As a parent, you're legally responsible for making sure that your child gets a full-time education, either in school or through other suitable arrangements.
Once your child starts school, you're responsible for making sure that they attend regularly and are not taken out of school unnecessarily.
We're responsible for making sure that you fulfil your responsibilities.
Make sure your child has good attendance
- From starting at nursery, teach your child the importance of good attendance and getting to school on time every day
- Show an interest and ask about what they’re doing at school
- Encourage them to take part in school activities
- Encourage them to tell you about any problems they may have at school - let their teacher or headteacher know about anything serious
- Don’t let them take time off school for minor ailments - particularly those which would not stop you from going to work
- Where possible, make appointments after school, at weekends, or during school holidays
- Try to take family holidays outside of term time
You can find more information at GOV.UK about your responsibilities for improving your child's attendance.
What can happen if your child doesn't attend school regularly
Referral to education welfare service
If your child has an unacceptable level of attendance at school, which the school can't resolve, the school may refer your child to the Education Welfare Officer (EWO).
The EWO will provide support to you and your child, and to the school. This is to make sure that your child gets a full-time education appropriate to their needs. This may be either by regular attendance at school or otherwise.
If you're worried about your child’s attendance, contact the Education Welfare Officer through your child's school.
You could be fined up to a maximum of £1,000 (for each child) for failing to make sure that your child attends school regularly.
If you've already been found guilty of failing to make sure that your child attends school regularly, your fine could be increased to £2,500 or a three month prison sentence.
If your child doesn't attend school regularly, the court could give you a parenting order. This will help you to correct your child's behaviour and failure to attend school. You may have to attend a parenting programme, counselling or guidance sessions for up to three months. You'll get support and advice on making sure your child attends school regularly. Breach of the order is a criminal offence.
If your child has ten sessions or five full days of unauthorised absence in any one term, you may be issued with a penalty notice. You'll also get a fine of £60 if you pay within 21 days, or £120 if you pay within 28 days.
School attendance order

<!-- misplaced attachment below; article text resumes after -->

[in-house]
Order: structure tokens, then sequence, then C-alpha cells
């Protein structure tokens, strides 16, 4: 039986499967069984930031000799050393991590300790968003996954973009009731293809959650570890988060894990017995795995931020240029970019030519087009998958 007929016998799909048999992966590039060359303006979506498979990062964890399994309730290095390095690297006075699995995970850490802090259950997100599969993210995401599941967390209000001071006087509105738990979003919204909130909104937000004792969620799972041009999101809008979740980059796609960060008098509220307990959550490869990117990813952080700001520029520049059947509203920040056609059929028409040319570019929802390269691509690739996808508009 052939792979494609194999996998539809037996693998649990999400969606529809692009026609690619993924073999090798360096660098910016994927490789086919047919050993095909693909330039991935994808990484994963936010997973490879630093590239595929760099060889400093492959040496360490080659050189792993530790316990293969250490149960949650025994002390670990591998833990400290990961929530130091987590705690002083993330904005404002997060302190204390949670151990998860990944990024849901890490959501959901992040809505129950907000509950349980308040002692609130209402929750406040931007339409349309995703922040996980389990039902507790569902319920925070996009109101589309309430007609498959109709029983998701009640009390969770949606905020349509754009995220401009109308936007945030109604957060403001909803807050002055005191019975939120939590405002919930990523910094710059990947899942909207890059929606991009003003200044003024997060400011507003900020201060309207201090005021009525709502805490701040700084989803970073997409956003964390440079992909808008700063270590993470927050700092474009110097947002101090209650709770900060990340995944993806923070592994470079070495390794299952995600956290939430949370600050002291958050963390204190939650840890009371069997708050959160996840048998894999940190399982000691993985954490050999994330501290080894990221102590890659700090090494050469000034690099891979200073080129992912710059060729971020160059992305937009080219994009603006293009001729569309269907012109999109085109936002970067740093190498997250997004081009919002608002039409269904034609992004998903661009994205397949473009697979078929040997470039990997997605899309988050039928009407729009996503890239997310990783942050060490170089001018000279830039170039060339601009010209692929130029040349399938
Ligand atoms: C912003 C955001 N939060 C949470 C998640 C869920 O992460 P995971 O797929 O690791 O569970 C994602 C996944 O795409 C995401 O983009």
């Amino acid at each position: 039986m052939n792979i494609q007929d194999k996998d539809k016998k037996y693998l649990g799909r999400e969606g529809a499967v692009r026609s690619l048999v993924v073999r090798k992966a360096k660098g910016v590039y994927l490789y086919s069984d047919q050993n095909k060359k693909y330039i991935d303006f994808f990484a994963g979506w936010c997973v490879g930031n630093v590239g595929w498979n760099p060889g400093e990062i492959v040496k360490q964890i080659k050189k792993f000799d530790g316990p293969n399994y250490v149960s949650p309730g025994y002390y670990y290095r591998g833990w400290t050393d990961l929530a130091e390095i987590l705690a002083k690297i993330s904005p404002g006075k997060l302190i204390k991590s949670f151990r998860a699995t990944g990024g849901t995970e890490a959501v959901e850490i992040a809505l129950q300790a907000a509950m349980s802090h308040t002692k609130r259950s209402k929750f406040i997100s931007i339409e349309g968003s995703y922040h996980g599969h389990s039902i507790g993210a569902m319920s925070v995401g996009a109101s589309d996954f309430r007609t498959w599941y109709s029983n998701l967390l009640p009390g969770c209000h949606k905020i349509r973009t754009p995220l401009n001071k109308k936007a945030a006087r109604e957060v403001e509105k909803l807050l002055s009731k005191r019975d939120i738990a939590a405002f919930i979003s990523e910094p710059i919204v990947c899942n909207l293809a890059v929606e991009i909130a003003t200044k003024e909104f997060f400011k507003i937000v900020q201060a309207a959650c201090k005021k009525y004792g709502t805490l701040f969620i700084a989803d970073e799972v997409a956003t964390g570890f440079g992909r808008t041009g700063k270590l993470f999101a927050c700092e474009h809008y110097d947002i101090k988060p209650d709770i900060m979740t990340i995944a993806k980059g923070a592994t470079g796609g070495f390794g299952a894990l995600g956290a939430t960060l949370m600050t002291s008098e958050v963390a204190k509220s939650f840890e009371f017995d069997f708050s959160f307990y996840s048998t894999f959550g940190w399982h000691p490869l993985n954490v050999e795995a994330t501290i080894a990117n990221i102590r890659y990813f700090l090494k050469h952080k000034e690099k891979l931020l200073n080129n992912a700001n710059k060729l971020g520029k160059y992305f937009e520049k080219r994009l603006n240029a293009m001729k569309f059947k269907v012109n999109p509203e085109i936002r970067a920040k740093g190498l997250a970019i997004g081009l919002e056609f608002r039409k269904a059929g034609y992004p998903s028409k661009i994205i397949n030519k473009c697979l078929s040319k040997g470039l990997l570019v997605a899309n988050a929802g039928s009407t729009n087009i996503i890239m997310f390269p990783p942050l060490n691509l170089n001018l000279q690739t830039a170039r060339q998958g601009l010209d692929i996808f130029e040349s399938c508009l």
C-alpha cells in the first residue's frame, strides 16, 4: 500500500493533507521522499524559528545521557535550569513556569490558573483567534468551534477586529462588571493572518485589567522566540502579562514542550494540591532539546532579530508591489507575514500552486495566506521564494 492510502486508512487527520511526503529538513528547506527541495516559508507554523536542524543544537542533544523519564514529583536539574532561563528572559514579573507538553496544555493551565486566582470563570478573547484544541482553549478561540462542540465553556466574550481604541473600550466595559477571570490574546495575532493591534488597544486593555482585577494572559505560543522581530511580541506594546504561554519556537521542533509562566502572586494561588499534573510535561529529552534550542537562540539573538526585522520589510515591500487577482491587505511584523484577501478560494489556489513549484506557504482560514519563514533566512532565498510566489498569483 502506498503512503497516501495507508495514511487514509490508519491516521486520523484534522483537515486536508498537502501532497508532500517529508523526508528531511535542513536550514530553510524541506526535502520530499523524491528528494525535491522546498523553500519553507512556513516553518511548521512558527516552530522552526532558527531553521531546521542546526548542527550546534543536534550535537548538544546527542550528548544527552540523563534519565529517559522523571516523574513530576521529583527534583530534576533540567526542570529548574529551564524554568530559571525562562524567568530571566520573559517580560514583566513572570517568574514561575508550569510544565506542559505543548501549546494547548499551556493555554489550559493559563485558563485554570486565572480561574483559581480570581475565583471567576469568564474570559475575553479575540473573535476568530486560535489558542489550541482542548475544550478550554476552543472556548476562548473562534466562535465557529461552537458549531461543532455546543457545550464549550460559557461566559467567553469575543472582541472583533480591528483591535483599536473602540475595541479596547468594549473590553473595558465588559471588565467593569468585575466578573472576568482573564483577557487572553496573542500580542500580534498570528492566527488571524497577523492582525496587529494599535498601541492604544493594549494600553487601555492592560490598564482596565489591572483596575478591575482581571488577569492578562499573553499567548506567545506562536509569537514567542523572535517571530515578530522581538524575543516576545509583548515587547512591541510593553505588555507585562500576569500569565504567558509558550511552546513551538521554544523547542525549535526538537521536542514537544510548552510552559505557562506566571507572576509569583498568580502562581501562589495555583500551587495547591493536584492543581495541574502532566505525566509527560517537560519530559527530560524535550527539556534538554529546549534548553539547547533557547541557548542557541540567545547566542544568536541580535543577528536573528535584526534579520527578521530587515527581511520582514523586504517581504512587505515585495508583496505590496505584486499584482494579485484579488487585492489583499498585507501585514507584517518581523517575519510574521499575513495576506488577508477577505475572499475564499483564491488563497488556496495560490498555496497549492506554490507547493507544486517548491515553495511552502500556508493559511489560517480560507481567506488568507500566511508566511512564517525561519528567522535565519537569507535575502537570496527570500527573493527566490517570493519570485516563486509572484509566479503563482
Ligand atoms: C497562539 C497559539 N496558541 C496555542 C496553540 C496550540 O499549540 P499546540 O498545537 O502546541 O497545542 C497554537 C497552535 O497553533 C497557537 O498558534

If your child isn't on roll at any school, the court may give you an order to send your child to a specified school. If you don't comply with the order, you may be fined.
Education supervision order (ESO)
If your child continues to have poor attendance at school, they can be made the subject of an ESO. This means that an Education Welfare Officer will support you and your child. This is to make sure that their attendance at school improves and that they're properly educated. The conditions of the ESO could mean that you'll have to attend meetings at the school, or parenting classes. You'll also have to keep us informed if you or your child change address.
ESOs usually last for a month. If your child's attendance doesn't improve in this time, or you don't co-operate, you'll be referred back to court. This could result in a fine of up to £2,500. You could also be referred back to social care, who will consider applying for a higher order, which could include care proceedings.
Leave of absence - taking your child out of school in term time
To take your child out of school in term time, you must apply to the school for leave of absence. Ask the school for their attendance policy for further guidance.
If you take your child on holiday in term-time without the school's consent, parents and/or carers may receive a fine of £60 for each child. If you don't pay this within 21 days, it will be increased to £120. You'll need to pay the increased fine within 28 days or court action can be taken against you. Read our Code of Conduct for Issuing Penalty Notices.
Penalty notices may be issued in the following circumstances: truancy, parentally-condoned absences, excluded pupils found in a public place during school hours, and persistent late arrival for school. As the liable parent(s) or carer(s), you'll receive a formal warning of the possibility of a penalty notice being issued. You'll be given 15 school days to improve your child’s overall school attendance.
There's more information about your responsibilities for improving your child's attendance on GOV.UK.
Paying a penalty notice
If you have received an education penalty notice you can pay this online.
Alternatively, you can pay over the phone by calling 0333 121 0141.
School attendance legislation
- Section 444 (1) Education Act 1996
- Anti Social Behaviour Act 2003
- Children and Young Persons Acts 1933, 1963, 1989
- Crime and Disorder Act 1998
- Exclusion of pupils from school
- DfE Guidance on exclusion from mainstream school, academies and pupil referral units
Write to: Education Welfare Service, PO Box 634, Barnsley, S70 9GG
Opening hours: Monday to Thursday from 8.30am to 5pm and Fridays from 8.30am to 4.30pm
You can also contact the Education Welfare Officer through your child’s school